“You can say it’s climate change. You can say it’s drought. You can say it’s insect and disease," Schultz said. "The other piece you can not take away, though, is with the lack of active management. There has been an increase in forest fires. There is a correlation there. And what we’ve seen in the last 10 years, we’ve seen three seasons in the last 10 years where we’ve burned more than 10 million acres nationally. So how do we get that active management piece back up, which is your question.”
Schultz then made the case for higher harvest levels in Idaho’s national forests.
“The Forest Service cannot do it alone," he said. "We need to work with the local collaboratives. We have a very vigorous, healthy collaboration across multiple forests in Idaho. Even there’s one on the Caribou-Targhee right now that we’re actually involved in helping establish that, even though we don’t source wood out of there. We’re trying to get that collaborative spirit going. So you need collaboration. I think you have to have good data. You have to have willingness. You talked about good leadership in the forest; you’ve got to have that. I think you have to have state participation.”
And, he says, it would help to have governments allocate more money to help land management agencies develop more forest restoration projects that allow for more timber cutting.
Higher harvest levels, said Schultz and others in the discussion, including Chelsea Pennick McIver, would not only lead to healthier forests, but they would also lead to the rebuilding of a timber industry in Idaho. Pennick McIver is a research analyst for the Policy Analysis Group at the University of Idaho.
“There’s a lot of economic activity that’s generated from all along the supply chain, although we also know that, since the 1980s, there’s been a lot of efficiency gains. There’s fewer people that are employed for every million board feet of timber that is produced, so again, just increasing the harvest back to those rates is not going to have the same employment and economic impacts that it might have at that time," she said.
“Along with that increase in efficiency is that, whether it’s a small, independent logger or Tom, because of the sophistication of the logging equipment and the sophistication of the mills, the paycheck and the standard of living of their employees is a lot higher and it’s a lot safer too," Little said.
“It’s an industry that we see growing into the future. There’s a lot of interest in what going on," Schultz said. "For instance, in some of the mills that we’re invested in, we have a CT scanner. It’s no different than when you break your leg in going to get a CT scan. We can actually CT scan logs. Our owner, Marc Brinkmeyer, likes to say we like to saw from the inside out. We can actually see the knots, the defect inside a log and you have an optimal solution as you’re milling that log as it’s going to the sawmill.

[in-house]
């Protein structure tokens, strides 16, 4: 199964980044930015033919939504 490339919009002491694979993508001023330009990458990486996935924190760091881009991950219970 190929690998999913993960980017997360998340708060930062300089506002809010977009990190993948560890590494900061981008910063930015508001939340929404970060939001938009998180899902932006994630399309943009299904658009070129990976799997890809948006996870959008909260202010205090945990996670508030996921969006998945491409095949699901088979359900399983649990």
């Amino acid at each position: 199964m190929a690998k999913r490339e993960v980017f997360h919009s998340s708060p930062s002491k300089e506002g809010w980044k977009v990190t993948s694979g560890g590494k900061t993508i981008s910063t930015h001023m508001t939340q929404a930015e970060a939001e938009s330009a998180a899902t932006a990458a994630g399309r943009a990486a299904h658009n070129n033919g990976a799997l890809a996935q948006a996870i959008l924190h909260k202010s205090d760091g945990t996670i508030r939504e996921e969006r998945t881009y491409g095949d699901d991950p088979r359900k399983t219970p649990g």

"A lot of the investments you’re going to see in mills with robots in the future are coming from the airline and automobile industries," Schultz said. "You’re going to see greater interest in hiring technicians and engineers, so even as we see that workforce in the sawmills, it’s going to shift. Instead of a guy coming in working for $15 or $16 an hour sweeping floors, you’re going to have robots doing some of that work. You’re going to have engineers and technicians. So the workforce needs are going to shift, but you’re going to see an attraction to many of the younger generation folks that are interested in technology, flying drones, programming robots in sawmills.”
“From the Forest Service perspective, we find ourselves in a place where our higher skills in the forestry and engineering work that we do, we don’t have the workforce because we haven’t been developing that," Probert said. "So we’re looking for ways to accelerate that learning and I think this is really where our potential partnerships with universities, and we’ve talked about how do we use our hiring practices to build students into that workforce of the future together.”
Cheryl Probert, Tom Schultz, Brad Little and Chelsea Pennick McIver were part of a panel at a Western Governors Association workshop Tuesday in Post Falls.
Inland Journal covers local public affairs and other things that interest us. You can subscribe to the podcast at Apple Podcasts, NPR One or Google Play or hear it at the Spokane Public Radio website.